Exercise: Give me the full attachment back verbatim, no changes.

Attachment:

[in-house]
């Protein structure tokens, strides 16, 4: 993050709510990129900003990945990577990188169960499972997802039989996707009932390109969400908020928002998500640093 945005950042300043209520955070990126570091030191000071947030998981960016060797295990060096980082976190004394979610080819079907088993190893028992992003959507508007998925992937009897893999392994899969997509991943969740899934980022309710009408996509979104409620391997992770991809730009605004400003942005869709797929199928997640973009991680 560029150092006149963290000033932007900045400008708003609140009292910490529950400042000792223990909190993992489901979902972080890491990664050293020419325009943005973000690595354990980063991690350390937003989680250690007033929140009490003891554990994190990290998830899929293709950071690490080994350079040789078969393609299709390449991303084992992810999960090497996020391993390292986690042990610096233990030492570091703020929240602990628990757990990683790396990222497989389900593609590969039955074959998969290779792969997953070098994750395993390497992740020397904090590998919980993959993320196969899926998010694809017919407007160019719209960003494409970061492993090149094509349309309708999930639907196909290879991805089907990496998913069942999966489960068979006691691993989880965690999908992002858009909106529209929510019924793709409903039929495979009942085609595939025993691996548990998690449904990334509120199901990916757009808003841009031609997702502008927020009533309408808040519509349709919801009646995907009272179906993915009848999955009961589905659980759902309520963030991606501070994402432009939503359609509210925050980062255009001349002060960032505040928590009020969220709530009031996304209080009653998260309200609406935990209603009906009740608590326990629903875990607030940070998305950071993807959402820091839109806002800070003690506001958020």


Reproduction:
[in-house]
């Protein structure tokens, strides 16, 4: 993050709510990129900003990945990577990188169960499972997802039989996707009932390109969400908020928002998500640093 945005950042300043209520955070990126570091030191000071947030998981960016060797295990060096980082976190004394979610080819079907088993190893028992992003959507508007998925992937009897893999392994899969997509991943969740899934980022309710009408996509979104409620391997992770991809730009605004400003942005869709797929199928997640973009991680 560029150092006149963290000033932007900045400008708003609140009292910490529950400042000792223990909190993992489901979902972080890491990664050293020419325009943005973000690595354990980063991690350390937003989680250690007033929140009490003891554990994190990290998830899929293709950071690490080994350079040789078969393609299709390449991303084992992810999960090497996020391993390292986690042990610096233990030492570091703020929240602990628990757990990683790396990222497989389900593609590969039955074959998969290779792969997953070098994750395993390497992740020397904090590998919980993959993320196969899926998010694809017919407007160019719209960003494409970061492993090149094509349309309708999930639907196909290879991805089907990496998913069942999966489960068979006691691993989880965690999908992002858009909106529209929510019924793709409903039929495979009942085609595939025993691996548990998690449904990334509120199901990916757009808003841009031609997702502008927020009533309408808040519509349709919801009646995907009272179906993915009848999955009961589905659980759902309520963030991606501070994402432009939503359609509210925050980062255009001349002060960032505040928590009020969220709530009031996304209080009653998260309200609406935990209603009906009740608590326990629903875990607030940070998305950071993807959402820091839109806002800070003690506001958020």